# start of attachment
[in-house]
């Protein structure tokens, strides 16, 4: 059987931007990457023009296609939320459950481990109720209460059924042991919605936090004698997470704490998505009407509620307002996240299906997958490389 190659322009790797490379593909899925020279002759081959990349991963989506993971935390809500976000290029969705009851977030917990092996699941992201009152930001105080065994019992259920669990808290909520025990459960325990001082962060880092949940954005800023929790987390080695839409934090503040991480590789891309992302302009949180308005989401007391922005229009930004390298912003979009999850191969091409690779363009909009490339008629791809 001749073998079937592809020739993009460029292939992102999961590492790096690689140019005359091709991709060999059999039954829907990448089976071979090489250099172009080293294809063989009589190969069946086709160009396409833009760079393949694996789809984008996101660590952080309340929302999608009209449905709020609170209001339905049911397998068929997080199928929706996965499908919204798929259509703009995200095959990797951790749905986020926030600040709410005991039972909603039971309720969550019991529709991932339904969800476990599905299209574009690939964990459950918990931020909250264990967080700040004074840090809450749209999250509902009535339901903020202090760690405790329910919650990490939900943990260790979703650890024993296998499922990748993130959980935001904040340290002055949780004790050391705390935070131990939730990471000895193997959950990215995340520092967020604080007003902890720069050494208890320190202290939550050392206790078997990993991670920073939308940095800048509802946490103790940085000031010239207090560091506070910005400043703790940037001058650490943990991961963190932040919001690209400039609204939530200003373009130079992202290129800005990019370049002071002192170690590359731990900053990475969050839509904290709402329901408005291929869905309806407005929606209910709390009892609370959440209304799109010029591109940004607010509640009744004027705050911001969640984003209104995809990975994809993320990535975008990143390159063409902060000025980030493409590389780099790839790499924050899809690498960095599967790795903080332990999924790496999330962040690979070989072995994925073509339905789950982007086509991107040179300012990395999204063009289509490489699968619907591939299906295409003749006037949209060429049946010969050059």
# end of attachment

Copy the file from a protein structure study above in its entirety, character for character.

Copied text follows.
[in-house]
């Protein structure tokens, strides 16, 4: 059987931007990457023009296609939320459950481990109720209460059924042991919605936090004698997470704490998505009407509620307002996240299906997958490389 190659322009790797490379593909899925020279002759081959990349991963989506993971935390809500976000290029969705009851977030917990092996699941992201009152930001105080065994019992259920669990808290909520025990459960325990001082962060880092949940954005800023929790987390080695839409934090503040991480590789891309992302302009949180308005989401007391922005229009930004390298912003979009999850191969091409690779363009909009490339008629791809 001749073998079937592809020739993009460029292939992102999961590492790096690689140019005359091709991709060999059999039954829907990448089976071979090489250099172009080293294809063989009589190969069946086709160009396409833009760079393949694996789809984008996101660590952080309340929302999608009209449905709020609170209001339905049911397998068929997080199928929706996965499908919204798929259509703009995200095959990797951790749905986020926030600040709410005991039972909603039971309720969550019991529709991932339904969800476990599905299209574009690939964990459950918990931020909250264990967080700040004074840090809450749209999250509902009535339901903020202090760690405790329910919650990490939900943990260790979703650890024993296998499922990748993130959980935001904040340290002055949780004790050391705390935070131990939730990471000895193997959950990215995340520092967020604080007003902890720069050494208890320190202290939550050392206790078997990993991670920073939308940095800048509802946490103790940085000031010239207090560091506070910005400043703790940037001058650490943990991961963190932040919001690209400039609204939530200003373009130079992202290129800005990019370049002071002192170690590359731990900053990475969050839509904290709402329901408005291929869905309806407005929606209910709390009892609370959440209304799109010029591109940004607010509640009744004027705050911001969640984003209104995809990975994809993320990535975008990143390159063409902060000025980030493409590389780099790839790499924050899809690498960095599967790795903080332990999924790496999330962040690979070989072995994925073509339905789950982007086509991107040179300012990395999204063009289509490489699968619907591939299906295409003749006037949209060429049946010969050059």